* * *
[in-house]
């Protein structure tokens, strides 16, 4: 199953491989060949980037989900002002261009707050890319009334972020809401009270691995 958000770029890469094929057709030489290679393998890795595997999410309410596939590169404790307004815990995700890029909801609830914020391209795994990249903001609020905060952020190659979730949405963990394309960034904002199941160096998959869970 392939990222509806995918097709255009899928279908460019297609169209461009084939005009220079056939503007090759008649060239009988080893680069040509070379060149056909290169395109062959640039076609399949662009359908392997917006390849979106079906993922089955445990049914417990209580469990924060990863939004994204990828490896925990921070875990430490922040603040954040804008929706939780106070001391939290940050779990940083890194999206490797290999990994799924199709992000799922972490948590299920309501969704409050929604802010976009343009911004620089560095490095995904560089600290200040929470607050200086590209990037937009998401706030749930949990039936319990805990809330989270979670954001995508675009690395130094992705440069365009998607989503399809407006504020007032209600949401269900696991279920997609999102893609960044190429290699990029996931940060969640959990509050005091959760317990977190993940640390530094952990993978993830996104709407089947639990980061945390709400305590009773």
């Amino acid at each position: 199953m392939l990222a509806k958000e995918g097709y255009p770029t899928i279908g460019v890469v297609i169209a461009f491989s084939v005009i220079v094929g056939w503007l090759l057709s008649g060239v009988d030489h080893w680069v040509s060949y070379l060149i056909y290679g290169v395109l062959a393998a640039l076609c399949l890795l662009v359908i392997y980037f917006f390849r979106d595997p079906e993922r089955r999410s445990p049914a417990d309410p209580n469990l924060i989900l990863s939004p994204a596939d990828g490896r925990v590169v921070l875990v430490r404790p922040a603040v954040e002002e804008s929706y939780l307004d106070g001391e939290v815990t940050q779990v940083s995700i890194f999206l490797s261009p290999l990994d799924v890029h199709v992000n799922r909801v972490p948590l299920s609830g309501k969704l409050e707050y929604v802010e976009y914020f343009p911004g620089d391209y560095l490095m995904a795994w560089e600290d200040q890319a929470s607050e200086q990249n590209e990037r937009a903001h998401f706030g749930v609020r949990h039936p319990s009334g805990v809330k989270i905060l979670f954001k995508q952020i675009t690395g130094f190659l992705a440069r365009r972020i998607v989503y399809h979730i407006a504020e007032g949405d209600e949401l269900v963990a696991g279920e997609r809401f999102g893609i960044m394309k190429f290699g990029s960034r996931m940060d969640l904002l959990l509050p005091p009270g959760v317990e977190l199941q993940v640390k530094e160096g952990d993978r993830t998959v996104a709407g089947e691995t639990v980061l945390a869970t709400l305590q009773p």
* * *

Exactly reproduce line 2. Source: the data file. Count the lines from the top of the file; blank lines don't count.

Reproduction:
């Protein structure tokens, strides 16, 4: 199953491989060949980037989900002002261009707050890319009334972020809401009270691995 958000770029890469094929057709030489290679393998890795595997999410309410596939590169404790307004815990995700890029909801609830914020391209795994990249903001609020905060952020190659979730949405963990394309960034904002199941160096998959869970 392939990222509806995918097709255009899928279908460019297609169209461009084939005009220079056939503007090759008649060239009988080893680069040509070379060149056909290169395109062959640039076609399949662009359908392997917006390849979106079906993922089955445990049914417990209580469990924060990863939004994204990828490896925990921070875990430490922040603040954040804008929706939780106070001391939290940050779990940083890194999206490797290999990994799924199709992000799922972490948590299920309501969704409050929604802010976009343009911004620089560095490095995904560089600290200040929470607050200086590209990037937009998401706030749930949990039936319990805990809330989270979670954001995508675009690395130094992705440069365009998607989503399809407006504020007032209600949401269900696991279920997609999102893609960044190429290699990029996931940060969640959990509050005091959760317990977190993940640390530094952990993978993830996104709407089947639990980061945390709400305590009773």